8. capacious (“In this capacious, frank and warm-hearted memoir…”–reviewer Louisa Thomas)
9. pullulations (“What seizes [the character]…, what claws at his brain, are the pullulations of all the world’s evils.”–reviewer Cynthia Ozick)
10. fructify (“He sees how pain and wickedness fructify, even as his mother’s increasing skills proliferate into the busy contradictions of a garden teeming with blooms and larval infestation.”–reviewer Cynthia Ozick)
11. venal (“There are dishonest cops, smug prosecutors, a feckless defense lawyer (now a judge) and venal witnesses.”–reviewer Abbe Smith)
12. polemic (“Notwithstanding the book’s unfortunate title, which suggests a polemic, ‘The Injustice System’ is really a love story.”–reviewer Abbe Smith)
13. solipsism (“Solipsism reigns unfettered in North Korea, alongside gross poverty, fear of imprisonment and a growing dissident movement that’s managed to smuggle out what little we know about the travesties prosecuted in this loneliest of states.”–end-page essayist Fiona Maazel)
14. misanthropy (“In essence, how to breach the misanthropy of a country just for getting its street names right?”–end-page essayist Fiona Maazel)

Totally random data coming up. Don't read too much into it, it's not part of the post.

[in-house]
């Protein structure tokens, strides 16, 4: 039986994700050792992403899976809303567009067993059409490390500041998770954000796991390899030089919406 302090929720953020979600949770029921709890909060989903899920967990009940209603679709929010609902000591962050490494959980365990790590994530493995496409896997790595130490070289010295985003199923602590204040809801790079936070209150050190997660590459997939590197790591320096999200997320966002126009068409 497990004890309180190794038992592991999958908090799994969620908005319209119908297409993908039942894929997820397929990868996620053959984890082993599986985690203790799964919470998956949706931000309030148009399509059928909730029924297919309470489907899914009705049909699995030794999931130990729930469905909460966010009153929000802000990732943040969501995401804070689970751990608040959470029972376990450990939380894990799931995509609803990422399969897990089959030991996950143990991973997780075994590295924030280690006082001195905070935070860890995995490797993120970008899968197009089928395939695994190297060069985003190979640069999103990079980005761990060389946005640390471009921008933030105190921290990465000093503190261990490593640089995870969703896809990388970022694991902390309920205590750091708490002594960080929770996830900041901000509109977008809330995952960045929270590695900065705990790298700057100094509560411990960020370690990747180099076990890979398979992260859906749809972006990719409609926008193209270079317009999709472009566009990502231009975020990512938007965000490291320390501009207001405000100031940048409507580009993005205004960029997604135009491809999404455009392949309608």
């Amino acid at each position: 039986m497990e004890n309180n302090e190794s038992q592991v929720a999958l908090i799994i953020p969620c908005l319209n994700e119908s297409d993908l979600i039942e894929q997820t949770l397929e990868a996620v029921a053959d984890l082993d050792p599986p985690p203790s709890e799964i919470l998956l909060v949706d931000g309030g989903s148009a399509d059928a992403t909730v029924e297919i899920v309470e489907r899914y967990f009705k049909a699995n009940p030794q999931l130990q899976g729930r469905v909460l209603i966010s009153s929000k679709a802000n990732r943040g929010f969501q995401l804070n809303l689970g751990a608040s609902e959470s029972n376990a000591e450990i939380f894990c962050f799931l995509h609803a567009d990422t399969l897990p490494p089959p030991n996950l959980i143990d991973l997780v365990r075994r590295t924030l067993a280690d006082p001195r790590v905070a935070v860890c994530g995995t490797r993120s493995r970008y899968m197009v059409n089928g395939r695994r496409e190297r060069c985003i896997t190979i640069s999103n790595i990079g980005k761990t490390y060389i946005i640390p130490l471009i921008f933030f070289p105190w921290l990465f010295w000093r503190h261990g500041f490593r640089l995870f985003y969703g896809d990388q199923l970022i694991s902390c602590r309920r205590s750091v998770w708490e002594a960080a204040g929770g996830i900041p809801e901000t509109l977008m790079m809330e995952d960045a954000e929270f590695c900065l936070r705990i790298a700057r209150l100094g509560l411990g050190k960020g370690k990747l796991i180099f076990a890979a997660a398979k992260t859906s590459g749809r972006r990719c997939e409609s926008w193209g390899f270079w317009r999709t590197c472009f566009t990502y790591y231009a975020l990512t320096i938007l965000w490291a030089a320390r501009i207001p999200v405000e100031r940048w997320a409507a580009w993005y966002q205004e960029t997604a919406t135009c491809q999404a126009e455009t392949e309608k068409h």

15. demesne (“I happened on Google Earth a few years ago while reading up on Scientology and, O.K., John Travolta and his demesne, which apparently can accommodate two private planes.”–end-page essayist Fiona Maazel)

‘Fess up in the Comments, please. Or gloat. I can take it.

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4 Responses to The Book Review Section That Stumped Me Too Much

  1. alison41 says:

    I knew most of them – and you should be grateful that an American newspaper has such high standards/literate reviewers; here, in Cape Town, our English language newspapers are increasingly badly edited, with numerous spelling mistakes and other errors. I very much doubt that a review in our local newspapers would contain any of your listed words. Although ‘venal’ and ‘polemic’ would be apt words in our local context!

    • Oh, Alison, I’m extremely grateful, believe me. I had a lot of fun continuing to educate myself that Sunday morning. And I, too, see increasing typos in local newspapers here in the U.S.A. and am thankful the New York Times and a few others are maintaining high standards in that regard. Love your last sentence, ha-ha!

  2. julie says:

    Alright, I’ll ‘fess up. Although I had probably seen most of them in print, I’d probably be able to give a reasonable stab at a definition for half, maybe. Shows how often I actually drag out the OED while reading!

    • Julie, it’s always a battle in the mind, whether to drag out the dictionary or keep reading. For some reason that Sunday I felt like looking things up, and I’m glad I finally took some time to do that. Most of those words were not new to me, but I really would have been hard-pressed to provide accurate definitions. The words I never, ever had seen before were pullulations, demesne, and numinous.